On the 20th anniversary of 9/11, Afghanistan’s new rulers, the Taliban, unfurled their flag over the presidential palace in Kabul, slaughtered men and women in Panjshir Valley, and released a video of al-Qaeda leader Ayman Zawahiri declaring that “Jerusalem will not be Judaized.” The Biden administration’s retreat from Afghanistan last month has left U.S. allies alarmed and bewildered; Quad members England, India, Japan, and Australia watched in horror as Biden handed the Taliban tens of billions in U.S. weaponry, Bagram Air Base, and intelligence dossiers on Afghans who worked with the Quad. As Biden was censured in the U.K. parliament, a retired Indian diplomat posted from New Delhi: “We were not consulted, we were not warned, now we must ask, can we ever trust America again?”
Of all the members of the Quad, it is India, Afghanistan’s regional neighbor and the dominant power in South Asia, that faces the greatest peril from the new terrorist superstate. India invested $3 billion in Afghan development projects, granted scholarships to Afghan students, and for decades granted sanctuary to Afghan refugees. But now India’s status as Kabul’s leading regional partner has been obliterated, and India’s security is threatened by the newly emboldened Taliban, who stated that India will “soon be defeated by Kashmir’s holy warriors.”
U.S. media downplayed the Taliban’s massive victory parade on September 4, whereas Asian news was filled with images of Taliban soldiers flaunting U.S. machine guns, driving Humvees, and flying Black Hawk helicopters over Kandahar. The Taliban announced that their new strategic partner in Asia will be Communist China, which is reportedly considering a takeover of Bagram Air Base, located 400 miles from the Chinese province of Xinjiang, where China incarcerates over a million Uyghur Muslims in concentration camps, tortured and enslaved with methods of cruelty that would make a Nazi proud.
The supreme victor in this debacle is China. Its alliance with the Taliban will greatly enhance China’s capacity for power projection on the Asian landmass. Afghanistan borders Tibet and shares the deep veins of mineral riches that span the vast Tibetan Plateau into Afghanistan and nations in Central Asia, where China has established partnerships with its Belt and Road Initiative. In the past 20 years India helped build trade routes to Afghanistan and was part of a consortium planning a 4,400-mile rail network linking Afghanistan with Europe. Now those roads and railways will be controlled by India’s antagonist, Communist China.
India must now defend its sovereignty on two fronts: Afghanistan and Pakistan to the west, and China to the east. In 2020 China invaded the Indian region of Ladakh, a former Buddhist kingdom that joined the state of Kashmir when India won its independence from Britain in 1947. In recent months China has quadrupled troop deployments along India’s border with Tibet. At 2,167 miles, it is the longest militarized border in Asia. The Tibetan Plateau gives China the strategic advantage and a launching pad for missiles and drones that can strike the capitals of South and Southeast Asia in short order. As Genghis Khan once observed; “He who controls Tibet controls the world.”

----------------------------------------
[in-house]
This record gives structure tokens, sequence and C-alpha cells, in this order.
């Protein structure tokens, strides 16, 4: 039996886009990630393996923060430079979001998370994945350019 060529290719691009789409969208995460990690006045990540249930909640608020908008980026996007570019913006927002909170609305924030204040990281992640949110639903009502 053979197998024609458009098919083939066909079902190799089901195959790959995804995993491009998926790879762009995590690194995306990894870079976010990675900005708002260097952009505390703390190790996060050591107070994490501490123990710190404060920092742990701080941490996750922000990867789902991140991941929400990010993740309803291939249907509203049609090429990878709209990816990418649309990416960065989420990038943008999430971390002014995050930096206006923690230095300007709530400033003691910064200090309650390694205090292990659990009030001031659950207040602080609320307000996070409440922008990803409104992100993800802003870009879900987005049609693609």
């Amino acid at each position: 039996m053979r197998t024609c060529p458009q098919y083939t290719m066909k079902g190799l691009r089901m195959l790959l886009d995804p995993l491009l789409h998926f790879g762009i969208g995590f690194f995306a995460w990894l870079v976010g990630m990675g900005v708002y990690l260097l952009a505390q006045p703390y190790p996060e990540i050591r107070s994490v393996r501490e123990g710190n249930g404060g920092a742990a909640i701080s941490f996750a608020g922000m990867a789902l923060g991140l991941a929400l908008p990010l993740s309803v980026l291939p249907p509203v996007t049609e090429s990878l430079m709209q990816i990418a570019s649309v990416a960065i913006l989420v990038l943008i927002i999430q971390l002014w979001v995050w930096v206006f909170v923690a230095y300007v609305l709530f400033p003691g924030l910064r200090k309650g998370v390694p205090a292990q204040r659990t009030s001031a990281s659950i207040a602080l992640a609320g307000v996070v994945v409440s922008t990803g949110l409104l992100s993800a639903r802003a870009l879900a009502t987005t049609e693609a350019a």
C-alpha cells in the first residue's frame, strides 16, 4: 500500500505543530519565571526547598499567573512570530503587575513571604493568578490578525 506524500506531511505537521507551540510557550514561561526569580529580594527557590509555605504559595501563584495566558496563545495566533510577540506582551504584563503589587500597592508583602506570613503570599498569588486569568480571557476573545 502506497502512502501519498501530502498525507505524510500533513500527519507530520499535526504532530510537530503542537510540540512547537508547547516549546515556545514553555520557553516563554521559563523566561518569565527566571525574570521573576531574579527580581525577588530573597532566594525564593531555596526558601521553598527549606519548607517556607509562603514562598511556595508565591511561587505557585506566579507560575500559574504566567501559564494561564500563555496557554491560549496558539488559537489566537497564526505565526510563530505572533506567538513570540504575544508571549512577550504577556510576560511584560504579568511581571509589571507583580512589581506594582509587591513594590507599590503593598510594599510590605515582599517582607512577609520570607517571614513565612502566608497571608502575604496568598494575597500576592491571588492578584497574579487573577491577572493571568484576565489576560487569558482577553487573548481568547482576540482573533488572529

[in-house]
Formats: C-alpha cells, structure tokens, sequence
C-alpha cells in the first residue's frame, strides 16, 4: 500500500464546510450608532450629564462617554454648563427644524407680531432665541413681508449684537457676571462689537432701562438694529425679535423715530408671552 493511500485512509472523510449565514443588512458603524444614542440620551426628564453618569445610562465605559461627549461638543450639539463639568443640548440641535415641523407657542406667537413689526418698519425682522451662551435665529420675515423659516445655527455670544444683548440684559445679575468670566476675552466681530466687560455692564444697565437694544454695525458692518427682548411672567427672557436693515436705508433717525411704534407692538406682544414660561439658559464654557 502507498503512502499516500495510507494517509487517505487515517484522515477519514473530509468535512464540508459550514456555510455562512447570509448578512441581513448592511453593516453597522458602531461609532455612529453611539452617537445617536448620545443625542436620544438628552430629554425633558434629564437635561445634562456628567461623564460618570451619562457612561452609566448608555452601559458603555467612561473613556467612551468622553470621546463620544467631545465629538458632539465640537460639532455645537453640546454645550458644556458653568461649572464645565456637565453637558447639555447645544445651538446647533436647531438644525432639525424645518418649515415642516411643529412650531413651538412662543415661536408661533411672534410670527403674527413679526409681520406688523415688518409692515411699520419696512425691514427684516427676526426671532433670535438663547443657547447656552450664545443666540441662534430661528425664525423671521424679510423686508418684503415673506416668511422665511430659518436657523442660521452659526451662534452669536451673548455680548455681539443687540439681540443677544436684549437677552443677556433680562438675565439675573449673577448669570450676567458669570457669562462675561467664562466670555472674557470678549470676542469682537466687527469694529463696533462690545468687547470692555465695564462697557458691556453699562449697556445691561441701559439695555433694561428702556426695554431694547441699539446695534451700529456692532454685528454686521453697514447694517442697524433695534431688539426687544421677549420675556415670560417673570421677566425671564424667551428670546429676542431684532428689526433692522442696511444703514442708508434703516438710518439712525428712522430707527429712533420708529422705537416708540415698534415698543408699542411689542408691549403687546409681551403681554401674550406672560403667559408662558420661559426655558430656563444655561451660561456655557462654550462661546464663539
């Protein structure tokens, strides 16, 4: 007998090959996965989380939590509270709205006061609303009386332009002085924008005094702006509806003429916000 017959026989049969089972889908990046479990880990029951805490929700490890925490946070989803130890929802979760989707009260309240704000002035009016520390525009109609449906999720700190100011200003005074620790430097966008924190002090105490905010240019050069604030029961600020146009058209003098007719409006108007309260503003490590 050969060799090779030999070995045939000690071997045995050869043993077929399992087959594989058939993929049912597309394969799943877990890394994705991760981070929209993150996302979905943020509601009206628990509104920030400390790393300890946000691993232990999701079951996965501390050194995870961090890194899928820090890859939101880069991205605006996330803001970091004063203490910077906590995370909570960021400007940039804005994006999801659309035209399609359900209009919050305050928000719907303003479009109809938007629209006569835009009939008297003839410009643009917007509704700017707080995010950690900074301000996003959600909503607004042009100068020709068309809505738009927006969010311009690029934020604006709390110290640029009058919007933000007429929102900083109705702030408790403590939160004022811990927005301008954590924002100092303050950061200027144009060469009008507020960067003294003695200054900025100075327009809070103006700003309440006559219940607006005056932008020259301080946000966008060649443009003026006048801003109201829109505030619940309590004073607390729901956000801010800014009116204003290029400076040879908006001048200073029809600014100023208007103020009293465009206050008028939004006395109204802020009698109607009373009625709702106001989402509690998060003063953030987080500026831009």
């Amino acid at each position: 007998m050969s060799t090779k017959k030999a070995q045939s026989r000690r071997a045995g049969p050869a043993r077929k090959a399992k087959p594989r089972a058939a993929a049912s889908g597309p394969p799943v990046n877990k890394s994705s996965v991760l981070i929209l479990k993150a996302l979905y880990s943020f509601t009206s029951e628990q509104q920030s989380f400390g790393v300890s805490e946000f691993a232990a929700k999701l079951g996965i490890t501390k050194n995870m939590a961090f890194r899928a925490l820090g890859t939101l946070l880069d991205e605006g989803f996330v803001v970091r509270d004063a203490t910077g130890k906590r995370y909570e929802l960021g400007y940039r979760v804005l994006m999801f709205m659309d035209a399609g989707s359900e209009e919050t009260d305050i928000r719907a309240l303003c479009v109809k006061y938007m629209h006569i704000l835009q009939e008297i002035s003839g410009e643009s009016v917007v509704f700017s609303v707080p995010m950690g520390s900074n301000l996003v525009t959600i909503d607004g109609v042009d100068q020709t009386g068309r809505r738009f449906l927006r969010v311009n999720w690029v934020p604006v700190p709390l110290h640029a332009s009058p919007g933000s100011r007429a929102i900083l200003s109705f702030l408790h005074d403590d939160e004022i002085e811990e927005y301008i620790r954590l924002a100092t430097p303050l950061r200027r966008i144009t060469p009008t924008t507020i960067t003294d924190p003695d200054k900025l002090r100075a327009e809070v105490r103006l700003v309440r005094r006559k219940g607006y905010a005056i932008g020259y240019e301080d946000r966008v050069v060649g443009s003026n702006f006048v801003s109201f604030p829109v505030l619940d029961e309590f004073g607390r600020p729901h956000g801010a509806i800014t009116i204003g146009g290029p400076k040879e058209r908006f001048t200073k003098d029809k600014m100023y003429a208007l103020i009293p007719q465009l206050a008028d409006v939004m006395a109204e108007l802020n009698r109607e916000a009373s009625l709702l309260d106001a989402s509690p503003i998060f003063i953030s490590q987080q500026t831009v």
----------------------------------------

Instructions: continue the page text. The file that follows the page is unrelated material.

After the 1962 India–China War, in which Chinese troops routed India in one month, Mao stated that his victory had laid the groundwork for China’s future annexation of “Tibet’s Five Fingers”—the Hindu-Buddhist states in the Himalayan Belt. In the past decade China has installed a Maoist government in Nepal, planted the Chinese flag on Bhutanese territory, and encroached on the Indian states of Sikkim and Arunachal Pradesh, shipping weapons and cash to Maoist insurgents throughout India.
President Biden has treated Communist China with favor by reversing multiple executive orders that protected U.S. security, giving China access to the U.S. power grid, and dropping charges on Chinese spies, while punishing democratic India. Biden’s State Department recently blacklisted India for currency manipulation and suppressing religious freedom, alarming many in the Indian government who noted the hypocrisy of ignoring China’s persecution of Christians and Buddhists and the genocide of the Uyghur Muslims. The government of Narendra Modi built military ties with the U.S., but with the fall of Kabul, India is pivoting back to Russia, which supported India after Henry Kissinger’s “Tilt to Pakistan” during the 1972 Bangladesh War of Independence.
The U.S.’s pusillanimous retreat from Kabul is feverishly mocked and jeered in Chinese state media as proof of America’s “declining power,” says Gordon Chang of the Gatestone Institute: “The withdrawal from Afghanistan signaled to Beijing a complete failure of the U.S. intelligence community, the Pentagon, and the White House national-security apparatus. Chinese exercises in areas adjacent to Taiwan and a simulated attack on Taiwan with a short-range missile are, in this context, ominous.”
If the mission of the Quad was to contain Chinese aggression by strengthening democratic alliances, America’s failure in Afghanistan has put this mission in grave danger. The Indian military is now on high alert, while the Biden State Department expresses concerns about the Taliban government’s “inclusivity.” In an interview with India’s Usanas Foundation, posted on September 11 of this year, Dr. Cleo Paskal stated: “The U.S. has lost legitimacy as a security partner in a way that is ‘cataclysmic.’ . . . There is no Indo-Pacific without India, and there is no Quad without India.”
George Orwell once wrote; “If liberty means anything at all, it means the right to tell people what they do not want to hear.” Let us hope that Washington will listen to New Delhi before it is too late.